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Compare and Contrast Text Structure: Reading Comprehension Review Study Guide (page 3)

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Updated on Aug 24, 2011

LET'S RECAP

We naturally compare and contrast things every day. We do it so often that we probably don't even realize we're doing it. But we do, and so do authors. They will compare and contrast for two main reasons. One, they might want to highlight information by showing you how it stacks up against something else. Two, they might want to offer you a new perspective. Either way, it's something to look out for in the things you read.

When two or more things are being compared, their similarities are highlighted. When two or more things are being contrasted, their differences are highlighted. So how can you tell whether the author is comparing or contrasting? First, you want to look for the main idea of the passage, which, at this point, you should be getting good at finding. It should tell you whether the subject matter is being compared or contrasted. Just look for the telltale words and phrases.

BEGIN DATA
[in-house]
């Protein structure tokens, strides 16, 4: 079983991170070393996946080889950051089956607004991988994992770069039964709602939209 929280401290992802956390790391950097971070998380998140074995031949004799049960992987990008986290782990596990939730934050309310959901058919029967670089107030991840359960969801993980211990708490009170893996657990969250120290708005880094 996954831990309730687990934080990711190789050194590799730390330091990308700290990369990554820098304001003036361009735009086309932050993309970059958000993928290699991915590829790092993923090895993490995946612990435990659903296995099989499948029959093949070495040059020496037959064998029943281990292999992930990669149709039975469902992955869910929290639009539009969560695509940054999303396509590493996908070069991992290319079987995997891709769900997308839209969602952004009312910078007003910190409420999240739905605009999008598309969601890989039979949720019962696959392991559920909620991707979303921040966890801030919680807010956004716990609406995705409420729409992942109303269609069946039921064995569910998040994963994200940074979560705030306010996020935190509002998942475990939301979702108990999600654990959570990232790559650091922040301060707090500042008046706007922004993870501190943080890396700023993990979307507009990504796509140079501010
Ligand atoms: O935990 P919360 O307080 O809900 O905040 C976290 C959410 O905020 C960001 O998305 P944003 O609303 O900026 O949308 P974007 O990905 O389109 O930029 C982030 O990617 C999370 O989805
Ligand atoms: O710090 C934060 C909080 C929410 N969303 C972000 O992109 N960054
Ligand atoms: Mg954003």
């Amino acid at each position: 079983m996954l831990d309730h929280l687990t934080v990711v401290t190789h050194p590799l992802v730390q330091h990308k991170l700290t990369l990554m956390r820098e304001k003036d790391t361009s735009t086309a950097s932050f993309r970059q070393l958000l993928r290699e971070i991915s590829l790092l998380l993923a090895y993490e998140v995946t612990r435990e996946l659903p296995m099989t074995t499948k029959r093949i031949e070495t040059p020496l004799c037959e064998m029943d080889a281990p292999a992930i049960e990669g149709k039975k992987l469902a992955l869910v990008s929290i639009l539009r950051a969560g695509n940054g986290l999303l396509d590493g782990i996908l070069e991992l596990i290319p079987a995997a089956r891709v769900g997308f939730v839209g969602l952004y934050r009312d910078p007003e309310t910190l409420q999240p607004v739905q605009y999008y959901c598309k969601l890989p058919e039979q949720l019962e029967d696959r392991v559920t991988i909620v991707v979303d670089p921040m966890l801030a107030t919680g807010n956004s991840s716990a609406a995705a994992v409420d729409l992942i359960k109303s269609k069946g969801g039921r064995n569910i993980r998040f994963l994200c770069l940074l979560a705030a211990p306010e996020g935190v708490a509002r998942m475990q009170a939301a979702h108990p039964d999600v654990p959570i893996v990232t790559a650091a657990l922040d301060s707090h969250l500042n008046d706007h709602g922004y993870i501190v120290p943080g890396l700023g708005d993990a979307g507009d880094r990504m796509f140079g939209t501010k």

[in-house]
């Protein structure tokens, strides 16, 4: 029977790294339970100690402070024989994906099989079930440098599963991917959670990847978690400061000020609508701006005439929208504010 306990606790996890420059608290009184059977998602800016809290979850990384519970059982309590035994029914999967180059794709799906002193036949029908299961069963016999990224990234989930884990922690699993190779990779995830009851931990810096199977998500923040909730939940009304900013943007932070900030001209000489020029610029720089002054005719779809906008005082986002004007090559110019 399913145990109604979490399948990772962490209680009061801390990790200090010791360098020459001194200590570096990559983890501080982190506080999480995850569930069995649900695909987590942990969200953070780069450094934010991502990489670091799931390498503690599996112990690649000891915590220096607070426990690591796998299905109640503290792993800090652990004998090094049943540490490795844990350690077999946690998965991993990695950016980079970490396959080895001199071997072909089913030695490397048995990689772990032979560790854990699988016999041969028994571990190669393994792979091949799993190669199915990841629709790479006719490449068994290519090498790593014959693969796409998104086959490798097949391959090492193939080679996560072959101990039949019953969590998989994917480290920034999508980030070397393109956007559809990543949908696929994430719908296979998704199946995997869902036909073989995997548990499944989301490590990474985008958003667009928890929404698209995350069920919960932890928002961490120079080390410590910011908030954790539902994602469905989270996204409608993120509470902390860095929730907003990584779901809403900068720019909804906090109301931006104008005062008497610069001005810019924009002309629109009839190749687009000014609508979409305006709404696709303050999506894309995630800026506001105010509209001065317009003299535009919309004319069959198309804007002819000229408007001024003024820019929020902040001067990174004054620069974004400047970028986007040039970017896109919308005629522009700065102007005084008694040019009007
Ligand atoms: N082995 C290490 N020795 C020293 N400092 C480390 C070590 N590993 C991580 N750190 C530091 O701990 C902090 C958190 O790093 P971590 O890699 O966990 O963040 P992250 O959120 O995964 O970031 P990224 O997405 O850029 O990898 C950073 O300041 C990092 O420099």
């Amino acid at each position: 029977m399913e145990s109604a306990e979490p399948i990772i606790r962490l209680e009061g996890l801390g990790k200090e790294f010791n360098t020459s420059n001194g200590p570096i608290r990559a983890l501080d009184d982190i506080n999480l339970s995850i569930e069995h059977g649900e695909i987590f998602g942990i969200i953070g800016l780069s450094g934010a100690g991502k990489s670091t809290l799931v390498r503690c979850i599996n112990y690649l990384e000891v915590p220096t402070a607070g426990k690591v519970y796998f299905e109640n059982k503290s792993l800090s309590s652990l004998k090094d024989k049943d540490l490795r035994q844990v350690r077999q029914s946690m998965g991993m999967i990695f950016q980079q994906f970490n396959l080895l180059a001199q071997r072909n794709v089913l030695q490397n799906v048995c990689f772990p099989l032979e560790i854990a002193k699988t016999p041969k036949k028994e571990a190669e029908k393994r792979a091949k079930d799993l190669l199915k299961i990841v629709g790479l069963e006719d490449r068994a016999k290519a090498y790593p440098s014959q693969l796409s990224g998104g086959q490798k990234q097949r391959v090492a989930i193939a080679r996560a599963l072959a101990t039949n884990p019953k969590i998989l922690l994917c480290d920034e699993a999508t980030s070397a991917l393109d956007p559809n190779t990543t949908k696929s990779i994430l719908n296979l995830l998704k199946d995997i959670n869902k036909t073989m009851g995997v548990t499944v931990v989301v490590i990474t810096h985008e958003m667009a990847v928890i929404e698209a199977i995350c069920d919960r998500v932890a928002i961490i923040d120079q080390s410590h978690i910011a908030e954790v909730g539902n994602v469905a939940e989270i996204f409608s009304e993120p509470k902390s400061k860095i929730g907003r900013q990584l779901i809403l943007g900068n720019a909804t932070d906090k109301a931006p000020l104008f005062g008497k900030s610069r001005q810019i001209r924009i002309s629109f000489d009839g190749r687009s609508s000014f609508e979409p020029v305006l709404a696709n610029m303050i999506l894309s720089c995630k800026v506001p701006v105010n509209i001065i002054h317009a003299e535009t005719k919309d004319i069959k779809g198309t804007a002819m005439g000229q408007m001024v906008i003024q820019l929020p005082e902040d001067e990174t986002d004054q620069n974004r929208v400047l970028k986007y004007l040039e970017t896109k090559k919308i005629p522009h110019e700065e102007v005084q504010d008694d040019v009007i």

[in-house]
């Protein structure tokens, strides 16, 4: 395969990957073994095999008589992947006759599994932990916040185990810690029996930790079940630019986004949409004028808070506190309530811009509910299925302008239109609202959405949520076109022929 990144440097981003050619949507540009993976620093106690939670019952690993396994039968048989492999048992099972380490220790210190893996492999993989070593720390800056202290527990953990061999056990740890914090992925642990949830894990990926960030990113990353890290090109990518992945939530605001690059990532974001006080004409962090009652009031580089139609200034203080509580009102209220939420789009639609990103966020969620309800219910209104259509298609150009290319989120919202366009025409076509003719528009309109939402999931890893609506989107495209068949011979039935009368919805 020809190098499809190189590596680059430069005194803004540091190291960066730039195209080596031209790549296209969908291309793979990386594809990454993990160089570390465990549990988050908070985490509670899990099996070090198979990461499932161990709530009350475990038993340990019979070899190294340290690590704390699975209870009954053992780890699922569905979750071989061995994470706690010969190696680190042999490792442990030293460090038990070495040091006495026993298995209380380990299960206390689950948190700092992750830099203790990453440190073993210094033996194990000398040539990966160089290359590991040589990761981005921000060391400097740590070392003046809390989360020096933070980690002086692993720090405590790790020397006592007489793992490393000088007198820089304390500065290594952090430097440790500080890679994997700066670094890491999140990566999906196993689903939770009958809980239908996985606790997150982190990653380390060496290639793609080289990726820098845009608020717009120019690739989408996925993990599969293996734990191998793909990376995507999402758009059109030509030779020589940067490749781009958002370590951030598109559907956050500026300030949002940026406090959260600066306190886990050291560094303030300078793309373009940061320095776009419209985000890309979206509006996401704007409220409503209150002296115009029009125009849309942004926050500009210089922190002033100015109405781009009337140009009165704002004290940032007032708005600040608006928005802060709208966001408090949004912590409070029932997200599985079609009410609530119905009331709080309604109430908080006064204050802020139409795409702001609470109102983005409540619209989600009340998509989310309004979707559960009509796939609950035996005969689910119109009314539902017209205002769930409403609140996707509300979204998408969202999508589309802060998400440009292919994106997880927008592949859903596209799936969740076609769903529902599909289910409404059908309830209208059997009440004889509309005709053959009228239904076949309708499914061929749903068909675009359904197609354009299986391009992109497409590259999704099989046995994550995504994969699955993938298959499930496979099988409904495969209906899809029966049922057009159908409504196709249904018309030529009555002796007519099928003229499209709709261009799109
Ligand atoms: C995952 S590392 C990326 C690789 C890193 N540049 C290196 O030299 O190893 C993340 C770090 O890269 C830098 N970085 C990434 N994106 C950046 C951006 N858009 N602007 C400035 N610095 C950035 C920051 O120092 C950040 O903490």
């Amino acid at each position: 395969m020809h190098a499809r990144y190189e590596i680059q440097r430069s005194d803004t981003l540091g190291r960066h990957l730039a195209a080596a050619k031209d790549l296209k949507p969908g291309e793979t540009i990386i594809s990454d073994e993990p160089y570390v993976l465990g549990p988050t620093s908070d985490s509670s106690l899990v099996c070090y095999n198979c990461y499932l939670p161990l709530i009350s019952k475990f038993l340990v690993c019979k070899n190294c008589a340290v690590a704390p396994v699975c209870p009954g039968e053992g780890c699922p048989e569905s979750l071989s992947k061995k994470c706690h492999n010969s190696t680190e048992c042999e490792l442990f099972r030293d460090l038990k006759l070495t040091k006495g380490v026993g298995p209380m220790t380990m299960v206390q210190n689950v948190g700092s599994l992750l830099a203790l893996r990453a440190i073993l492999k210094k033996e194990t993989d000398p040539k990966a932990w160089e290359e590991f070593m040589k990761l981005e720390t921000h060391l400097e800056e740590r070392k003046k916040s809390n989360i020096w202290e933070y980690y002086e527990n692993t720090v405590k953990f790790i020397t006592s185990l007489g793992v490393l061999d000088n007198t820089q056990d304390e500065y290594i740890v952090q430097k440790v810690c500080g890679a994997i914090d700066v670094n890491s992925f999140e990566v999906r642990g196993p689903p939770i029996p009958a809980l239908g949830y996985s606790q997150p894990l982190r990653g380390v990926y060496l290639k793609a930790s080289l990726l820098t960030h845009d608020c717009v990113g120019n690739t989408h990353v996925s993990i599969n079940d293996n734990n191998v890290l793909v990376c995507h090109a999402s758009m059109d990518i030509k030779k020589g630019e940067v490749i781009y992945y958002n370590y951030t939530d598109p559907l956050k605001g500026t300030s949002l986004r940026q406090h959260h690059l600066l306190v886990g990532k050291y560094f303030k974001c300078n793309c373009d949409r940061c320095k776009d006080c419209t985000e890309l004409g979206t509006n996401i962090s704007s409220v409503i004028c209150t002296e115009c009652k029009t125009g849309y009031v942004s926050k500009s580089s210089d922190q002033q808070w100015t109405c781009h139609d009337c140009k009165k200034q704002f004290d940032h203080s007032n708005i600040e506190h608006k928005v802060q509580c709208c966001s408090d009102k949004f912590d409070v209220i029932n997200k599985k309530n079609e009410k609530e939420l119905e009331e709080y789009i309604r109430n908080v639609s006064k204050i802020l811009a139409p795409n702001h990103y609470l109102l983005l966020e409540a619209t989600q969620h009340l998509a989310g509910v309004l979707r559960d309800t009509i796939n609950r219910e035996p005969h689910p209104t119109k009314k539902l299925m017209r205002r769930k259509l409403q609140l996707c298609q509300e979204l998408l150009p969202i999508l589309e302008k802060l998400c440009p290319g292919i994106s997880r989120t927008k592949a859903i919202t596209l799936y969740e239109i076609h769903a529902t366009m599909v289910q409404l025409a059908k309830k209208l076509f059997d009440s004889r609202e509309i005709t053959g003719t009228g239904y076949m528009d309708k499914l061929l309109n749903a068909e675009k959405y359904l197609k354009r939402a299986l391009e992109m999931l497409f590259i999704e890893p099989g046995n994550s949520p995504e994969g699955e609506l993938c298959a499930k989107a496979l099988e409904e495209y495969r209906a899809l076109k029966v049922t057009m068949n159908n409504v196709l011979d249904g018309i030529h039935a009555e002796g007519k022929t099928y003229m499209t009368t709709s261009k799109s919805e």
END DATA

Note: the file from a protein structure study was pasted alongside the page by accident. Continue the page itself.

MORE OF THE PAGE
Remember that there are two different ways an author might compare or contrast something: point-by-point or the block method. Point-by-point occurs when the author talks about each aspect with respect to how it relates to one thing and then how it relates to the other. It's a direct, side-by-side discussion. On the other hand, the block method occurs when the author discusses all aspects of one thing and then moves on to discuss all aspects of the second thing. You'll come across both structures as you read. It's important to be able to distinguish between them so you understand the similarities or differences the author is communicating to you.

Practice exercises for this study guide can be found at:

Compare and Contrast Text Structure: Reading Comprehension Review Practice Exercises

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